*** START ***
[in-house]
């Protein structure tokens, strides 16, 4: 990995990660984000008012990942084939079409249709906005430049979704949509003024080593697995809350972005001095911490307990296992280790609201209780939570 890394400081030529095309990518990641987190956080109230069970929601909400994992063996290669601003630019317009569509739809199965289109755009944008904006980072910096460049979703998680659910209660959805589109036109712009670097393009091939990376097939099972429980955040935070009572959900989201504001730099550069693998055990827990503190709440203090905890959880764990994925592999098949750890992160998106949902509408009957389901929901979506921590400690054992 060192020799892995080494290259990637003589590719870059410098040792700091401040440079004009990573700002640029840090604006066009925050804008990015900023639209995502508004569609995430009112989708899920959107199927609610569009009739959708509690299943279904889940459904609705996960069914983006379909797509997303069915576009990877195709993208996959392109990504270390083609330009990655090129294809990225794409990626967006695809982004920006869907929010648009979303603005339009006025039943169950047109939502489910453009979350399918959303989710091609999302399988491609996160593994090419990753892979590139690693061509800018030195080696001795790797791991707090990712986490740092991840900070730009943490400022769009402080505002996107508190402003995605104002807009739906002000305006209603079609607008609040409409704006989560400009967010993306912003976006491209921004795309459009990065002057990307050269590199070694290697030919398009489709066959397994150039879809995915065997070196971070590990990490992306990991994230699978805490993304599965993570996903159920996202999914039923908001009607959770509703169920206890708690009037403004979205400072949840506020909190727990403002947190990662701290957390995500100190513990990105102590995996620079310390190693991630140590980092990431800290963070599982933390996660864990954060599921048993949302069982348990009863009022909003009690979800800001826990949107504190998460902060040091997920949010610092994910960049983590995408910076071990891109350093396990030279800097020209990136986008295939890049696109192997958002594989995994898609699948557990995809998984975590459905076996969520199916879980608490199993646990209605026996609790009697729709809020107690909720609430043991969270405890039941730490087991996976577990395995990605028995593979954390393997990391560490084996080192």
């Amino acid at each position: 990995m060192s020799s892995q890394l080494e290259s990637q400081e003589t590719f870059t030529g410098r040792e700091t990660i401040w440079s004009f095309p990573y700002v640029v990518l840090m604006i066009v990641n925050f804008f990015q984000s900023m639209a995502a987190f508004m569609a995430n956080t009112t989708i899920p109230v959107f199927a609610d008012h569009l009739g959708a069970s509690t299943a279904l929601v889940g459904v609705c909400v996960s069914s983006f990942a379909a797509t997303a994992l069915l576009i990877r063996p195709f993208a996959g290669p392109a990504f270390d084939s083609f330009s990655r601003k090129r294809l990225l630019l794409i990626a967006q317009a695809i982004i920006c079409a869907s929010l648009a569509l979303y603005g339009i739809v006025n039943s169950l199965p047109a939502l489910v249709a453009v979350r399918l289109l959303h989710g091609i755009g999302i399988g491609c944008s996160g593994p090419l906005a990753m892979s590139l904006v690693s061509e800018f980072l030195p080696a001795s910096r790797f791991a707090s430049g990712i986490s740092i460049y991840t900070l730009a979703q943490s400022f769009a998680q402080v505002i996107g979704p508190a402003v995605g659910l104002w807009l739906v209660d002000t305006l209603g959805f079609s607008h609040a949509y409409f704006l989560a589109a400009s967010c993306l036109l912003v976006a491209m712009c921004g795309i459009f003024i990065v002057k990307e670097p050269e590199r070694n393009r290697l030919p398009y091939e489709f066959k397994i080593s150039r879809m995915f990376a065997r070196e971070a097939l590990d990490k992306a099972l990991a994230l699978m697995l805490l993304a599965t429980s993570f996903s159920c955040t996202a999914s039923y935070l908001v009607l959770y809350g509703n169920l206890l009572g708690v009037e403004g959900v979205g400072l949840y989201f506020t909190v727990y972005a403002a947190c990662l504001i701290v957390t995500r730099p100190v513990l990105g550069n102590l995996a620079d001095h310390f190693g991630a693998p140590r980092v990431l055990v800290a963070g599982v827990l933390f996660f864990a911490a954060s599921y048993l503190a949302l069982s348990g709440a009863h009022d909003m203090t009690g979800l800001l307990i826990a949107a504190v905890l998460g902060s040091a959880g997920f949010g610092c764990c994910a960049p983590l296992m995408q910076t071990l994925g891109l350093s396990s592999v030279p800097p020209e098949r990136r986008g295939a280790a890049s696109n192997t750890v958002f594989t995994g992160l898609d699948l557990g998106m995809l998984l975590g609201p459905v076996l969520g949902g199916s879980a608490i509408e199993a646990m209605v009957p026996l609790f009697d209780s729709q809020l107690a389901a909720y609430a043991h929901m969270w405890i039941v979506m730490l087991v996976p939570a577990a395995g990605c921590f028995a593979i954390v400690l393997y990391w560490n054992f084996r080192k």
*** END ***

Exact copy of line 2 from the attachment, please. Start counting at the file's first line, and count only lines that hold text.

């Protein structure tokens, strides 16, 4: 990995990660984000008012990942084939079409249709906005430049979704949509003024080593697995809350972005001095911490307990296992280790609201209780939570 890394400081030529095309990518990641987190956080109230069970929601909400994992063996290669601003630019317009569509739809199965289109755009944008904006980072910096460049979703998680659910209660959805589109036109712009670097393009091939990376097939099972429980955040935070009572959900989201504001730099550069693998055990827990503190709440203090905890959880764990994925592999098949750890992160998106949902509408009957389901929901979506921590400690054992 060192020799892995080494290259990637003589590719870059410098040792700091401040440079004009990573700002640029840090604006066009925050804008990015900023639209995502508004569609995430009112989708899920959107199927609610569009009739959708509690299943279904889940459904609705996960069914983006379909797509997303069915576009990877195709993208996959392109990504270390083609330009990655090129294809990225794409990626967006695809982004920006869907929010648009979303603005339009006025039943169950047109939502489910453009979350399918959303989710091609999302399988491609996160593994090419990753892979590139690693061509800018030195080696001795790797791991707090990712986490740092991840900070730009943490400022769009402080505002996107508190402003995605104002807009739906002000305006209603079609607008609040409409704006989560400009967010993306912003976006491209921004795309459009990065002057990307050269590199070694290697030919398009489709066959397994150039879809995915065997070196971070590990990490992306990991994230699978805490993304599965993570996903159920996202999914039923908001009607959770509703169920206890708690009037403004979205400072949840506020909190727990403002947190990662701290957390995500100190513990990105102590995996620079310390190693991630140590980092990431800290963070599982933390996660864990954060599921048993949302069982348990009863009022909003009690979800800001826990949107504190998460902060040091997920949010610092994910960049983590995408910076071990891109350093396990030279800097020209990136986008295939890049696109192997958002594989995994898609699948557990995809998984975590459905076996969520199916879980608490199993646990209605026996609790009697729709809020107690909720609430043991969270405890039941730490087991996976577990395995990605028995593979954390393997990391560490084996080192």